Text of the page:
Treaty of Hudaibiyya by the Holy Prophet Muhammad

· Islam
RVC Bodley, a Christian biographer of the Holy Prophet Muhammad, brings out the diplomacy and the peaceful vision of the Holy Prophet Muhammad, as he writes about the treaty of Hudaibiyya:
“In point of fact, that treaty was Mohammed’s masterpiece of diplomacy. It was a triumph. No one, except perhaps Soheil, had thought back as had Mohammed when the Koreishite stood before him. No one, except those two, recollected the beatings, the stonings, the escape by night, the hiding in the cave. No one thought of the hazardous exile with the seventy followers. The contrast between now and then was unbelievable, miraculous. That the Quraishites were willing to treat with Mohammed at all, to recognize him as someone worthy of their attention, to admit him as the ruler of an Arab community, was beyond the bounds of all expectations. But, apart from his personal triumph over men who had vowed to capture him, alive or dead, Muhammad saw what no other Muslim did, the far reaching effects of the treaty.
He (Muhammad) was not a man to quibble over small details. … If Soheil’s limited mentality could not reconcile itself to calling someone who had been a traveling salesman by a grandiloquent title, it did not really matter. If a Muslim phrase in referring to God was upsetting to a Quraish ear, it was not important enough to break off negotiations.
What was important was to have free access to Makkah. Muhammad knew that the day he and his men could set foot in the Holy City, it would not be long before they would be there permanently. …
What, however, Muhammad chiefly saw in having this peace treaty with Makkah was the effect it would produce on the local tribes. He was right in this too. Within a few days of signing the document which had caused so much stir among his own people, chiefs from all around were coming to swear allegiance. Umar was confounded. During the space of one week there had been more converts to Islam than in the six preceding years.”[1]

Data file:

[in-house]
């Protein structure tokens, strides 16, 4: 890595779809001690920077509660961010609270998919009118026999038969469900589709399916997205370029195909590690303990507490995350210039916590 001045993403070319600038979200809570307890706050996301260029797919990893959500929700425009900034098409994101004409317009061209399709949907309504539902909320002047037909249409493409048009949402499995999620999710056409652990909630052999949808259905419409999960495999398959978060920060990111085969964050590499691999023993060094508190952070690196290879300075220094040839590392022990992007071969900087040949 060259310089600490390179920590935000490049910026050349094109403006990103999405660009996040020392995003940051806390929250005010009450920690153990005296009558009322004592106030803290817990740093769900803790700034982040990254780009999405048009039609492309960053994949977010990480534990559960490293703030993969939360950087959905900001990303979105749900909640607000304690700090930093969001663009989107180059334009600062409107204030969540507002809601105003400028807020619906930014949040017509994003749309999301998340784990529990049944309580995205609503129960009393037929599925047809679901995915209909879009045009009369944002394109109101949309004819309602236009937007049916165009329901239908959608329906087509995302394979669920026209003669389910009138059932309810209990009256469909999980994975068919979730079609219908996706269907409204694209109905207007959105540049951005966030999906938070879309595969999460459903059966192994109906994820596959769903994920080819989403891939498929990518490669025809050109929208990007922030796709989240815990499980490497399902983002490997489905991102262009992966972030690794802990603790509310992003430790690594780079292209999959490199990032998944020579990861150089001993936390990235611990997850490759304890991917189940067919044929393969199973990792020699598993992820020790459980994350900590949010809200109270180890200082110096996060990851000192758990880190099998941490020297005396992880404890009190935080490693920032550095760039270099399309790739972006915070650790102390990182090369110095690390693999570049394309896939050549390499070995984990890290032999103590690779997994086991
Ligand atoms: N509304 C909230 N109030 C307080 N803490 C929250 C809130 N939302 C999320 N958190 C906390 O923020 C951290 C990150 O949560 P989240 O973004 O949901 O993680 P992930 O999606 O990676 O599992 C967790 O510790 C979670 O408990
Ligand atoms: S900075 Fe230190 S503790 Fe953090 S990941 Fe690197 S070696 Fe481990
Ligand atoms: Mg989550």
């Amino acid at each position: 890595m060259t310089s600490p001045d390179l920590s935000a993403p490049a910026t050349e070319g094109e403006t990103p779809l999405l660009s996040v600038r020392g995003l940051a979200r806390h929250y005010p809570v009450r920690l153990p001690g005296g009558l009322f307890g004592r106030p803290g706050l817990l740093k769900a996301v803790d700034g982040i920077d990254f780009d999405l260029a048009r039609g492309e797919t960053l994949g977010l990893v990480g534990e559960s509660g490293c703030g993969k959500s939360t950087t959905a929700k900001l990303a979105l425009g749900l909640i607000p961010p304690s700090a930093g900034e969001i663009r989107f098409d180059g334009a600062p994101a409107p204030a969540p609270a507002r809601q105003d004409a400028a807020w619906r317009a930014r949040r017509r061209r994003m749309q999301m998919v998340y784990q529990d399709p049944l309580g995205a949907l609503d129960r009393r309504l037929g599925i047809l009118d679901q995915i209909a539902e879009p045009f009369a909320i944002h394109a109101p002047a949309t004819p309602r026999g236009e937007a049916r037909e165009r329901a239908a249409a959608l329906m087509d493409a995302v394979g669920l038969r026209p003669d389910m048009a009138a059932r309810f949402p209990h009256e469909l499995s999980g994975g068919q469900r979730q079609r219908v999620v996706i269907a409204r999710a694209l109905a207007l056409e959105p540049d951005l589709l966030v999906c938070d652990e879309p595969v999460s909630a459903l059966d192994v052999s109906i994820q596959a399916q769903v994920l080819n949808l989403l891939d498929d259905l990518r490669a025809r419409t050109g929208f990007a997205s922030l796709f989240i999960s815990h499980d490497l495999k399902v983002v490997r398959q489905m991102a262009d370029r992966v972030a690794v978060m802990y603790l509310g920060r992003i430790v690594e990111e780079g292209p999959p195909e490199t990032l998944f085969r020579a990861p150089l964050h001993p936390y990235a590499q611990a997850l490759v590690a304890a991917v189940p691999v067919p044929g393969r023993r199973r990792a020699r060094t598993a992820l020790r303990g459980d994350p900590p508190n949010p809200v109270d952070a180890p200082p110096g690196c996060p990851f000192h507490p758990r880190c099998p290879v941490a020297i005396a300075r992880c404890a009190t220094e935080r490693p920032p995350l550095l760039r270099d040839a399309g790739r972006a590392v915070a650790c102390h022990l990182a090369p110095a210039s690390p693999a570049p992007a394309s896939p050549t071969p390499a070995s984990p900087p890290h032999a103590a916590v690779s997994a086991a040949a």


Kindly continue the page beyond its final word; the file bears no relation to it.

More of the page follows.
Francesco Gabrieli, a historian of the Arabs, writes about the treaty of Hudaibiyya:
“The struggle with Makkah, after the unsuccessful siege of the ‘war of the ditch,’ moved into a new and surprising phase with the episode of Hudaibiya, which shows us a pliant, opportunist Muhammad, open to negotiation and compromise. … At the edge of the sacred ground of Makkah, the Prophet halted his armed advance and stooped to bargain with his enemies, to the astonishment and discomfiture of his own companions. … This episode will serve to give the measure of the Prophet’s tactical ability, of the absolute obedience he was able to command from his followers, and of the situation, by now seriously weakened, of the Quraysh.”[2]
According to William Montgomery Watt:
“The terms of the treaty are given as follows:
‘In Thy name, O God. This is the treaty which Muhammad b. ‘Abdallah made with Suhayl b. Amr. They agreed to remove war from the people for ten years. During this time the people are to be in security and no one is to lay hands on another. Whoever of Quraysh comes to Muhammad without permission of his protector (or guardian), Muhammad is to send back to them; whoever of those with Muhammad comes to Quraysh is not to be sent back to him. Between us evil is to be abstained from, and there is to be no raiding or spoliation. Whoever wants to enter into a covenant and alliance with Muhammad is to do so; and whoever wants to enter into a covenant and alliance with Quraysh is to do so. … You are to withdraw from us this year and not enter
Mecca against us; and when next year comes we shall go out in front of you and you shall enter it (Mecca) with your companions and remain in it three days; you shall have the arms of the rider, swords in scabbards ; you shall not enter it bearing anything else.’
This is probably not an exact reproduction of the original text of the treaty, in view of the abrupt changes of person, but it may be accepted as an adequate account of the provisions. It gives some satisfaction to both parties. The abandonment of hostilities for ten years expresses Muhammad’s peaceful intentions towards Mecca, and gives Quraysh a respite from tne desperate struggle against his growing power.”[3]
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